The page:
BWW Reviews: A WRINKLE IN TIME - A Splendid, Engaging Adaptation of the Alluring Classic Novel
Main Street Theater's Theater for Youth program's current production of A WRINKLE IN TIME is a splendid production of the classic novel by Madeleine L'Engle. The play tells the beloved story of Meg Murray and, her little brother, Charles Wallace's journey through time and space in search of their father. The play, like the novel, examines the power of self-discovery and courage.
John Glore's 2010 script perfectly captures the tone and mood of the 1962 novel. It is a striking adaptation that easily includes the best parts of the novel, retaining as much of the original narrative as possible. Where material is excised there are not noticeable gaps in the play's narrative, ensuring that the piece presented is a complete plot with tangible character arcs. The use of narration where the cast reads excerpts form the novel itself is clever and helps to progress the plot while guaranteeing that the mood and tone is easily accessible for the audience.
Direction by Troy Scheid is thrillingly paced, keeping the audience comfortably on The Edge of their seat. She captures and retains the darker tone and mood inherent in the original novel, making this science fiction fantasy compelling and visceral for children and adults alike. Likewise, because of the ambience she deftly creates, the climax and resolution do not come across as cheesy or forced.
Starring as Meg Murray, Lindsay Ehrhardt is spellbinding and delightfully emotive. Her Meg is consistently believable and relatable to the audience. Her struggles with the realization of her own personal identity is adroitly played, making her transition into a courageous heroine all the more enjoyable and appreciated.
Kyle Curry's Charles Wallace is reminiscent of a young Dr. Sheldon Cooper from TV's The Big Band Theory. While not diagnosed with Asperger's Syndrome in the plot, the character fantastically, respectfully, and feasibly portrays the characteristics, adding a dynamic to the play that all adults and children diagnosed with Asperger's Syndrome or children that know someone with Asperger's Syndrome can be appreciative of. Furthermore, the character shift, when controlled by It, is exquisitely creepy and unnerving.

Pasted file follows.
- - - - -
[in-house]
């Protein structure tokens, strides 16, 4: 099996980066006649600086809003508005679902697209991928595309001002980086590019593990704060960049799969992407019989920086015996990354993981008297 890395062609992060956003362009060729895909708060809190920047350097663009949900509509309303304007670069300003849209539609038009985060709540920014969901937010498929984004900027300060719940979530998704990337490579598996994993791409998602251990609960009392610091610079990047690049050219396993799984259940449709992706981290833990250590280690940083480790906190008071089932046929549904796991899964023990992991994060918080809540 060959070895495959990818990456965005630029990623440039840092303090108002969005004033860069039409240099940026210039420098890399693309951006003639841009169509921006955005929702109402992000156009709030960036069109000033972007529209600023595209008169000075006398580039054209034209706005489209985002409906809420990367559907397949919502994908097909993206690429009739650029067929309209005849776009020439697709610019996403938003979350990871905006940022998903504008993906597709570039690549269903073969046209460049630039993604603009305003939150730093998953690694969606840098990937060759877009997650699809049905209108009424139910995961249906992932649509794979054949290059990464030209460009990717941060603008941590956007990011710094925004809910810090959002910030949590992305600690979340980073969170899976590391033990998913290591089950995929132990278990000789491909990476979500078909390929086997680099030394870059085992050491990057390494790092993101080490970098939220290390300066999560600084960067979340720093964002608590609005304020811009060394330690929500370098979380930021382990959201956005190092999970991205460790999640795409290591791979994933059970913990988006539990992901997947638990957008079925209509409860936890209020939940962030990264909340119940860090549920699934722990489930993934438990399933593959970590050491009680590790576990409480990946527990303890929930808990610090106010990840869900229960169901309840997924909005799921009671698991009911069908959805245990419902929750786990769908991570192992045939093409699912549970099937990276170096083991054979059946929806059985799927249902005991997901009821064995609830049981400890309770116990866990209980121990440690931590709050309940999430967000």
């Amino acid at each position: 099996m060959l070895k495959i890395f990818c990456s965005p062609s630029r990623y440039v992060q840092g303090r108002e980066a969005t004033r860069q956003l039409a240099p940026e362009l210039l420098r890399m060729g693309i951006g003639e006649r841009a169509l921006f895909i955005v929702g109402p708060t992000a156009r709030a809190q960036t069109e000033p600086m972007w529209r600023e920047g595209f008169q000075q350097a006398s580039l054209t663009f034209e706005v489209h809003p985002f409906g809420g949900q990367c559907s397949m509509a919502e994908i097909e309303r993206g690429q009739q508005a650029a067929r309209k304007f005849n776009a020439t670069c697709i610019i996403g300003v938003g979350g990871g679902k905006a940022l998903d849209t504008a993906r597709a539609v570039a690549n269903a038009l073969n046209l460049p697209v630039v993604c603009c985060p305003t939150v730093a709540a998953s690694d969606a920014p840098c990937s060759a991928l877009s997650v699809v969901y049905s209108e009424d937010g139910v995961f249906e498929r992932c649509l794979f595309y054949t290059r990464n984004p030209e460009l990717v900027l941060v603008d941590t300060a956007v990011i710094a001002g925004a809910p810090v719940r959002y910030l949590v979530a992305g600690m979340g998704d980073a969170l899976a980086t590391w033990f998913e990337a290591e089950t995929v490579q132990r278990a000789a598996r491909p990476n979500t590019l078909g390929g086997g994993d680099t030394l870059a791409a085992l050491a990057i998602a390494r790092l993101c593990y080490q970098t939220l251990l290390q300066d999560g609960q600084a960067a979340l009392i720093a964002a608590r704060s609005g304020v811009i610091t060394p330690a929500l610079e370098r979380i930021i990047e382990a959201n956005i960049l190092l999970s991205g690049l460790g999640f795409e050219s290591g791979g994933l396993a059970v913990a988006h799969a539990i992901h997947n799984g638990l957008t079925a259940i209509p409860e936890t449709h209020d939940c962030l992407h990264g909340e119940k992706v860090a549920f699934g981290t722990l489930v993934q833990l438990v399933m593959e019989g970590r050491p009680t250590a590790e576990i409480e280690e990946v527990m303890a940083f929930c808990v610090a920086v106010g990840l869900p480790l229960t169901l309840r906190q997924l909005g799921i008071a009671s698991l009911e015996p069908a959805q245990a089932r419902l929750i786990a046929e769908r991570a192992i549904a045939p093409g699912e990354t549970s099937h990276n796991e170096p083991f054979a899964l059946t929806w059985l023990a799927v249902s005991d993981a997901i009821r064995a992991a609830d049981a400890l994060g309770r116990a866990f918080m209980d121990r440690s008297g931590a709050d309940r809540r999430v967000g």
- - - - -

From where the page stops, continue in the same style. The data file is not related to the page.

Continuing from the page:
As Calvin, Jarred Tetty elegantly blends jock-like characteristics with characteristics of a boy more in touch with his emotions. In doing this, he creates a grounded and well-rounded character that appeals and is relatable to all boys, regardless of where they may fall on the spectrum of gender normative views of masculinity. Moreover, his emotional attachment to Meg, and their shared moments of tenderness are stirring and electrifying.
Brittny Bush is spectacular as Mrs. Whatsit, a citizen of Camazotz, and The Man With The Red Eyes. Her Mrs. Whatsit is compassionate and motivating while her portrayal of The Man With The Red Eyes is terrifyingly blood chilling. She masterfully develops both characters to be alluring and powerful. Lastly, her transition into a centaur as Mrs. Whatsit is one of the most invigorating and mesmerizing parts of the performance.
Lauren Dolk brings charismatic and enjoyable life to her portrayals of Dr. Kate Murray, Mrs. Who, Aunt Beast, and a citizen of Camazotz. While each character she portrays is unique and fascinating, it is her Mrs. Who and Aunt Beast that are the most cajoling. Both of these characters offer assistance when it is most needed, especially the engrossing and otherworldly Aunt Beast.
Philip Hays is superb as Mrs. Which, Dr. Alex Murray, and a citizen of Camazotz. His voice alteration in addition to the microphone effects for Mrs. Which is astonishing and allows the character to stand apart for his others. His Dr. Alex Murray is a plausible and caring father.
Jac Jones' Scenic Design and Rodney Walsworth's Properties Design deftly compliment each other and skillfully lend themselves to the science fiction aspects of the show. Whether it's the floor and back wall with the star map painted across it or the glowing, pulsating brain that is the visual representation of It, every set piece and prop looks perfect in the performance.
David Gipson's Lighting Design is a sheer revelation of effective evocative design that is flawless in execution. The lighting elements of the play are miraculous and ingenious, making the performance all the more exciting and gratifying. Color washes of blues and reds are robust with emotion. Pulsing, flashing colors to indicate the travel by tesseract are inspired. This could easily be the best and most savvy lighting design seen in Houston for the 2012-2013 season.
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